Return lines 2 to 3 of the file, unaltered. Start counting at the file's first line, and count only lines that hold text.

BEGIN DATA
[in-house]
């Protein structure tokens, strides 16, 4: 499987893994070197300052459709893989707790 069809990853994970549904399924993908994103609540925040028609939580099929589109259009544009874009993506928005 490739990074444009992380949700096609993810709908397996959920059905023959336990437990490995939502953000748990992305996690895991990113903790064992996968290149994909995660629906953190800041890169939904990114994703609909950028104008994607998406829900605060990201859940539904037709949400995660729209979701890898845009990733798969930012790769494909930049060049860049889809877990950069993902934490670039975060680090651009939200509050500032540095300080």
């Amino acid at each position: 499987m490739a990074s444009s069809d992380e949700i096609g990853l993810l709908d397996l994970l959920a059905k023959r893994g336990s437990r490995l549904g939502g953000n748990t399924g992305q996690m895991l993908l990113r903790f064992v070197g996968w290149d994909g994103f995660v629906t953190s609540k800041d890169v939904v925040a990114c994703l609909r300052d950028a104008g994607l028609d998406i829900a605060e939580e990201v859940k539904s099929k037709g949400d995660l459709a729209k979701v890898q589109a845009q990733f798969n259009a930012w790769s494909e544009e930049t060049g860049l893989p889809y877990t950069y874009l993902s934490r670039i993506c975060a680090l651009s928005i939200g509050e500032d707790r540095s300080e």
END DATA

């Protein structure tokens, strides 16, 4: 499987893994070197300052459709893989707790 069809990853994970549904399924993908994103609540925040028609939580099929589109259009544009874009993506928005 490739990074444009992380949700096609993810709908397996959920059905023959336990437990490995939502953000748990992305996690895991990113903790064992996968290149994909995660629906953190800041890169939904990114994703609909950028104008994607998406829900605060990201859940539904037709949400995660729209979701890898845009990733798969930012790769494909930049060049860049889809877990950069993902934490670039975060680090651009939200509050500032540095300080």
């Amino acid at each position: 499987m490739a990074s444009s069809d992380e949700i096609g990853l993810l709908d397996l994970l959920a059905k023959r893994g336990s437990r490995l549904g939502g953000n748990t399924g992305q996690m895991l993908l990113r903790f064992v070197g996968w290149d994909g994103f995660v629906t953190s609540k800041d890169v939904v925040a990114c994703l609909r300052d950028a104008g994607l028609d998406i829900a605060e939580e990201v859940k539904s099929k037709g949400d995660l459709a729209k979701v890898q589109a845009q990733f798969n259009a930012w790769s494909e544009e930049t060049g860049l893989p889809y877990t950069y874009l993902s934490r670039i993506c975060a680090l651009s928005i939200g509050e500032d707790r540095s300080e």